This latter efiect can be produced with the use of cylindrical lenses in the following manner: A light transmitting support [0, as shown in Fig. I, has cylindrical lense ll embossed on one side thereof, and a photographic emulsion l2 coated on the other surface I3. The support I0 may be of glass, a transparent plastic, or any other suitable transparent material. The position or the photographic emulsion I2 is such that it will be in the focal plane of the cylindrical lenses ll. Exit slits are then registered in the photographic emulsion by exposing the emulsion layer to a light source with the lenses toward the light. This light source should be approximately in the position that the projector will occupy relative to the screen.

The film or emulsion is then processed by a photographic reversal process so that at the focus of each lens I l is a transparent or translucent line or exit slit IS in an otherwise black sheet of film I6, as shown in Fig. 2. Obviously, the screen so far will transmit all the light incident on it from the projector but will spread the light only in one plane. A second light transmitting support 20, having a plane surface 22 and embossed cylindrical lenses 2| on the other surface, is laminated to the layer l2 with said surface 22 adjacent thereto, light spread in all planes through the beam axis is thereby obtained, and the finished screen assumes the form shown in Fig. 3. Furthermore, the assembled screen will look substantially black since most of the screen area is black. The embossing or lenses 2| on the viewed side actually enhance this effect by providing a non-planar surface.

Registration of the exit slits l5 can be done continuously in the embossed support before it is cut into screen's by having the cylinders lie in the direction of motion of thefilm. This may be accomplished, as shown diagrammatically in Fig. 4, by placing the support Ill on a pair of endless belts 30, the support In being in a semiplastic state and supported along the edges by the belts 30. The support I0 is then passed between the roller 3| and the embossing roller 32 to form the cylindrical lenses on the lower surface of the support. Alternatively, the support ill may be used in its set condition and the embossing roller 32 may be heated to a sufficient temperature, in any well known manner, so as to form the cylindrical lenses. The layer of photographic emulsion is applied to the support as it is carried under the hopper 33 by the belts 34., It is to be understood that the support, at the time the emulsion is coated on the support, is set and in a rigid state. The support is then passed through a drying cabinet 35 to dry the emulsion and is then carried by the belts 36 over the light source 31 to expose the emulsion for, the exit slits. The support may then be cut to the size desired, as indicated by the knife edge 38, and the emulsion processed by a photographic reversal process to provide the transparent or translucent exit slits. The support 20 is then laminated to the layer l2 as heretofore described to produce the completed screen. It is obvious that other arrangements may be used, and the apparatus described is, merely illustrative.-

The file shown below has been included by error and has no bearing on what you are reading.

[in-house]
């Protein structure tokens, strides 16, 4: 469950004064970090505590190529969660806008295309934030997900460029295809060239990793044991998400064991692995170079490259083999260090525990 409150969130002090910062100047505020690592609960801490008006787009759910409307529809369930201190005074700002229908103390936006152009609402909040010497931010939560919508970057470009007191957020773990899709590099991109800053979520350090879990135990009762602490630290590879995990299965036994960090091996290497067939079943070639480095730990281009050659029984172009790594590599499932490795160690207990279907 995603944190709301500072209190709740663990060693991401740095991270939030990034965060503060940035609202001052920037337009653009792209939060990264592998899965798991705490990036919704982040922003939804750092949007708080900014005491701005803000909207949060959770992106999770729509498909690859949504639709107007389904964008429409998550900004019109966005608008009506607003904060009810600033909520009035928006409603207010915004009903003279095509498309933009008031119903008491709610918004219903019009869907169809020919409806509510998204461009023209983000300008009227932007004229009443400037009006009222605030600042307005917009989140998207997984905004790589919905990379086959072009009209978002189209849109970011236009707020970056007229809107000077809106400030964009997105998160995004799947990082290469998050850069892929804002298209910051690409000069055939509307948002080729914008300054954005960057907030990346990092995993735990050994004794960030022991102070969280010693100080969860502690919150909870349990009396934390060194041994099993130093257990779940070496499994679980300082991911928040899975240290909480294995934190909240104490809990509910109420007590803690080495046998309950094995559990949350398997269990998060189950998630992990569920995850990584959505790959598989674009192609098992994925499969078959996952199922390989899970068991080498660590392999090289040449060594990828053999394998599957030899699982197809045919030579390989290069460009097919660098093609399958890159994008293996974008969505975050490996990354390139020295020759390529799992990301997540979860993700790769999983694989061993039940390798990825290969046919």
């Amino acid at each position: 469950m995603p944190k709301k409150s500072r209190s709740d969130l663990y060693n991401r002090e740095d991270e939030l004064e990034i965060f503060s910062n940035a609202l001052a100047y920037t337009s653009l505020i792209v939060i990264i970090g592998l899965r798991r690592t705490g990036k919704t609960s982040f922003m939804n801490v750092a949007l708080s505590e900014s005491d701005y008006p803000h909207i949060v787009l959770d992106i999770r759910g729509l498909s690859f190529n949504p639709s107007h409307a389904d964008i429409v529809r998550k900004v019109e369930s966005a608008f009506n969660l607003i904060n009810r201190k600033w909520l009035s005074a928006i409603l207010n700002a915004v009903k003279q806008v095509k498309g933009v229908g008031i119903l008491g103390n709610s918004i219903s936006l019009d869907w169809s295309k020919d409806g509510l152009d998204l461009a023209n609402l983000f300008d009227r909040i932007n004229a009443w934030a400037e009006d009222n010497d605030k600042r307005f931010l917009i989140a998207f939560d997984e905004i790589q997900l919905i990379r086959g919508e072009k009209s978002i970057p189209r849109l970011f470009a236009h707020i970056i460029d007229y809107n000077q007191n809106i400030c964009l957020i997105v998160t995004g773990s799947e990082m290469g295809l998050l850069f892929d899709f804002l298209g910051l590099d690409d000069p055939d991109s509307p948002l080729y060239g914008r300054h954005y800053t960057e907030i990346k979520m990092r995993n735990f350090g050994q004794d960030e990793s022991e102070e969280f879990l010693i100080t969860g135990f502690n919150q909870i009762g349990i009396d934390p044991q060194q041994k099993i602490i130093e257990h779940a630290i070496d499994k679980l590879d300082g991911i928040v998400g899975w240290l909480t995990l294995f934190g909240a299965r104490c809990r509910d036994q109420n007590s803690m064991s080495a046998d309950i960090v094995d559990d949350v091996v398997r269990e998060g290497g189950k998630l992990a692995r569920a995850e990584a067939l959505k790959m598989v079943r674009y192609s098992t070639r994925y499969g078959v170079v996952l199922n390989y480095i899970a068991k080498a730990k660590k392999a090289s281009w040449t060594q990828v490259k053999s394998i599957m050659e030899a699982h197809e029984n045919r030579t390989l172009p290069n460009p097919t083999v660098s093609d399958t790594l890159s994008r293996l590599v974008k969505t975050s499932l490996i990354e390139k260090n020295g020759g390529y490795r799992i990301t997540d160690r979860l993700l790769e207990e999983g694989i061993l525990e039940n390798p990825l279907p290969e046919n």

The same process may be used for making screens having spherical lenticulations by preventing relative movement between the support and the exposing light source, either by intermittently stopping the section of the support being exposed or by moving the light source sy chronously with the support. In this manner the latent image of a small round exit pupil is formed in the emulsion layer. -Otherwlse the relative movement between the support and light source elongates the exit pupil to the hape of a slit and reduces the effective blackness of the screen and increases the reflectivity of the screen.

Having now particularly described my invention, what I desire to secure by Letters Patent of the United States and what I claim is:

1. A projection screen comprising a light transmitting support having cylindrical lens elements formed in opposite surfaces thereof, the cylindrical lens elements in one surface being located transversely of the cylindrical lens elements in the other surface, and a masking means interposed between said surfaces and having parallel light transmitting portions corresponding to and coextensive with each lens element in one of said surfaces and for transmitting all the paraxial light transmitted by said lens elements.

2. A projection screen comprising a light transmitting support having cylindrical lens elements formed in opposite surfaces thereof, the cylindrical lens elements in one surface being located transversely of the cylindrical lens elements in the other surface, and a masking means interposed between said surfaces, having low reflectance opaque portions, and having parallel light transmitting portions corresponding to and coextensive with each lens element in one of said surfaces and at the foci said lens elements.

3. A projection screen comprising a light transmitting support having cylindrical lens elements formed in opposite surfaces thereof, the cylindrical lens elements in one surface having their axes perpendicular of the cylindrical lens elements in the other surface, and a means interposed between said surfaces having parallel light transmitting portions corresponding to and coextensive with each lens element and for transmitting all the paraxial light transmitted by the lens elements on one side of said support and for substantially absorbing the light incident on the other side of said support.